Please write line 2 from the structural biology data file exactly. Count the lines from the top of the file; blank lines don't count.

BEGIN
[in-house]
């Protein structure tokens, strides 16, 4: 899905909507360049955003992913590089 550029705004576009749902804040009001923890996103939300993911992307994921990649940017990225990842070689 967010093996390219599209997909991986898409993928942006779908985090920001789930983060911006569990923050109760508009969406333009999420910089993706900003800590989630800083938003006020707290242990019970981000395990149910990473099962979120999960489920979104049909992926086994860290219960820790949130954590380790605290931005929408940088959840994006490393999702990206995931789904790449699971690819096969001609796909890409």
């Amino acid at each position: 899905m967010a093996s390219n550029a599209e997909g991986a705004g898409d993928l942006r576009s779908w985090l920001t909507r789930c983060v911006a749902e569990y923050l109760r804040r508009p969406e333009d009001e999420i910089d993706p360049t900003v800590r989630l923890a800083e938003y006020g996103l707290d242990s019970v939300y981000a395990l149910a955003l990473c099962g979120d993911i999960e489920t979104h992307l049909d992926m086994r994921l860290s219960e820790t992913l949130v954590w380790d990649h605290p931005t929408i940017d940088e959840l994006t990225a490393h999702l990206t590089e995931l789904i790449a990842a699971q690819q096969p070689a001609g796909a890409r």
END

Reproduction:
């Protein structure tokens, strides 16, 4: 899905909507360049955003992913590089 550029705004576009749902804040009001923890996103939300993911992307994921990649940017990225990842070689 967010093996390219599209997909991986898409993928942006779908985090920001789930983060911006569990923050109760508009969406333009999420910089993706900003800590989630800083938003006020707290242990019970981000395990149910990473099962979120999960489920979104049909992926086994860290219960820790949130954590380790605290931005929408940088959840994006490393999702990206995931789904790449699971690819096969001609796909890409």